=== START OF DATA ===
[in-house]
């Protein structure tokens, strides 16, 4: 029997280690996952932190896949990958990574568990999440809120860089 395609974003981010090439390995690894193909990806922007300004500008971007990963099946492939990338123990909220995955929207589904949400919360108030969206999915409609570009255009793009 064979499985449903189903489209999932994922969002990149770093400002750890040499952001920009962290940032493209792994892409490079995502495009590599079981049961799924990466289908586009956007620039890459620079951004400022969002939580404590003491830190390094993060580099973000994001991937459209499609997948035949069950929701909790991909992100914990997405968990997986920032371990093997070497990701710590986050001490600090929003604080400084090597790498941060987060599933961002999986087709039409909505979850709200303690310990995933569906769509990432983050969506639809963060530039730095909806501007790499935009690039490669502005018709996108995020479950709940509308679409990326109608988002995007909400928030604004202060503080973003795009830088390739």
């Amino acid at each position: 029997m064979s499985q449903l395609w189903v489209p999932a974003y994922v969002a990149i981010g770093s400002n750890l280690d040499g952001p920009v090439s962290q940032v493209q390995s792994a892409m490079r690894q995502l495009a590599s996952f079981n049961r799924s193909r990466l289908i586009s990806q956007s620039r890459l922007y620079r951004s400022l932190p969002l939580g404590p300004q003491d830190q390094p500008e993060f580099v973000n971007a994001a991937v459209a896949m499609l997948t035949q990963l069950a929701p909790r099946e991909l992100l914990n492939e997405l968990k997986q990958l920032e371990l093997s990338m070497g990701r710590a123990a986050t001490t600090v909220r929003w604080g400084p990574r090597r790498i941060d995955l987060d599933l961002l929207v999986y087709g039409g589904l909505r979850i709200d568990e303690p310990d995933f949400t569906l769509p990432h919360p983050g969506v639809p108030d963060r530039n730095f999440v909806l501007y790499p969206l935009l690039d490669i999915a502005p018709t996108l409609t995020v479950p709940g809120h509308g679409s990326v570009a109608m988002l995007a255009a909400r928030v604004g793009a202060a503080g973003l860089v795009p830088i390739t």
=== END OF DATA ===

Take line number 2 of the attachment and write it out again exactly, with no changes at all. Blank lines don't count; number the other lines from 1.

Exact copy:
């Protein structure tokens, strides 16, 4: 029997280690996952932190896949990958990574568990999440809120860089 395609974003981010090439390995690894193909990806922007300004500008971007990963099946492939990338123990909220995955929207589904949400919360108030969206999915409609570009255009793009 064979499985449903189903489209999932994922969002990149770093400002750890040499952001920009962290940032493209792994892409490079995502495009590599079981049961799924990466289908586009956007620039890459620079951004400022969002939580404590003491830190390094993060580099973000994001991937459209499609997948035949069950929701909790991909992100914990997405968990997986920032371990093997070497990701710590986050001490600090929003604080400084090597790498941060987060599933961002999986087709039409909505979850709200303690310990995933569906769509990432983050969506639809963060530039730095909806501007790499935009690039490669502005018709996108995020479950709940509308679409990326109608988002995007909400928030604004202060503080973003795009830088390739």